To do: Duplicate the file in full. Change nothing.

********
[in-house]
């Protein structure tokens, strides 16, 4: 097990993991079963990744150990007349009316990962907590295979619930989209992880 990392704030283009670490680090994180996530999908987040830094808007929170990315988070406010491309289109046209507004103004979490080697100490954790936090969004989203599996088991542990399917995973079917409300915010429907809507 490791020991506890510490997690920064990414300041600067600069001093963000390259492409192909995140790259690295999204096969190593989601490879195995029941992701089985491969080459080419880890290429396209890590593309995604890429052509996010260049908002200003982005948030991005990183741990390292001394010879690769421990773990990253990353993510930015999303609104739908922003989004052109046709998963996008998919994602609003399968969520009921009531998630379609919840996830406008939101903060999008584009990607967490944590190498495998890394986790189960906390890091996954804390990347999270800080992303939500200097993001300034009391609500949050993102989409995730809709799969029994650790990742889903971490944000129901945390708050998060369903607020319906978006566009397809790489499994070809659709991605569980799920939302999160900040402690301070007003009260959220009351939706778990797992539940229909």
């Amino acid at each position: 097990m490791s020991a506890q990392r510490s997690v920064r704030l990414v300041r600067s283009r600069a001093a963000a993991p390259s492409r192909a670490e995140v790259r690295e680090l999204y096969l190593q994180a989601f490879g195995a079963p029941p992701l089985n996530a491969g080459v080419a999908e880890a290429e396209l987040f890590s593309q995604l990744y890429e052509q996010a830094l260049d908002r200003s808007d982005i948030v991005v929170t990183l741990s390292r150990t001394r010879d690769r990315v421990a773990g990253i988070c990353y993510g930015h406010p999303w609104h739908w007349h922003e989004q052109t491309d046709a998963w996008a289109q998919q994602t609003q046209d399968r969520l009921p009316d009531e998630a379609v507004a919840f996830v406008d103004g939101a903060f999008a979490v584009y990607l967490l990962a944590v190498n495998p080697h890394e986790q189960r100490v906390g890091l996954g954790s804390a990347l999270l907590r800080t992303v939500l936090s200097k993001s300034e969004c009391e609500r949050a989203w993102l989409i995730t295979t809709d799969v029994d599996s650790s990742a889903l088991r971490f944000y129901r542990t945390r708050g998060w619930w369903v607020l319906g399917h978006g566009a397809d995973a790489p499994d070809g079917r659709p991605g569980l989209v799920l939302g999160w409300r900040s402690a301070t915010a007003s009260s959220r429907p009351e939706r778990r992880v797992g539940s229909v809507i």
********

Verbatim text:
[in-house]
């Protein structure tokens, strides 16, 4: 097990993991079963990744150990007349009316990962907590295979619930989209992880 990392704030283009670490680090994180996530999908987040830094808007929170990315988070406010491309289109046209507004103004979490080697100490954790936090969004989203599996088991542990399917995973079917409300915010429907809507 490791020991506890510490997690920064990414300041600067600069001093963000390259492409192909995140790259690295999204096969190593989601490879195995029941992701089985491969080459080419880890290429396209890590593309995604890429052509996010260049908002200003982005948030991005990183741990390292001394010879690769421990773990990253990353993510930015999303609104739908922003989004052109046709998963996008998919994602609003399968969520009921009531998630379609919840996830406008939101903060999008584009990607967490944590190498495998890394986790189960906390890091996954804390990347999270800080992303939500200097993001300034009391609500949050993102989409995730809709799969029994650790990742889903971490944000129901945390708050998060369903607020319906978006566009397809790489499994070809659709991605569980799920939302999160900040402690301070007003009260959220009351939706778990797992539940229909």
């Amino acid at each position: 097990m490791s020991a506890q990392r510490s997690v920064r704030l990414v300041r600067s283009r600069a001093a963000a993991p390259s492409r192909a670490e995140v790259r690295e680090l999204y096969l190593q994180a989601f490879g195995a079963p029941p992701l089985n996530a491969g080459v080419a999908e880890a290429e396209l987040f890590s593309q995604l990744y890429e052509q996010a830094l260049d908002r200003s808007d982005i948030v991005v929170t990183l741990s390292r150990t001394r010879d690769r990315v421990a773990g990253i988070c990353y993510g930015h406010p999303w609104h739908w007349h922003e989004q052109t491309d046709a998963w996008a289109q998919q994602t609003q046209d399968r969520l009921p009316d009531e998630a379609v507004a919840f996830v406008d103004g939101a903060f999008a979490v584009y990607l967490l990962a944590v190498n495998p080697h890394e986790q189960r100490v906390g890091l996954g954790s804390a990347l999270l907590r800080t992303v939500l936090s200097k993001s300034e969004c009391e609500r949050a989203w993102l989409i995730t295979t809709d799969v029994d599996s650790s990742a889903l088991r971490f944000y129901r542990t945390r708050g998060w619930w369903v607020l319906g399917h978006g566009a397809d995973a790489p499994d070809g079917r659709p991605g569980l989209v799920l939302g999160w409300r900040s402690a301070t915010a007003s009260s959220r429907p009351e939706r778990r992880v797992g539940s229909v809507i």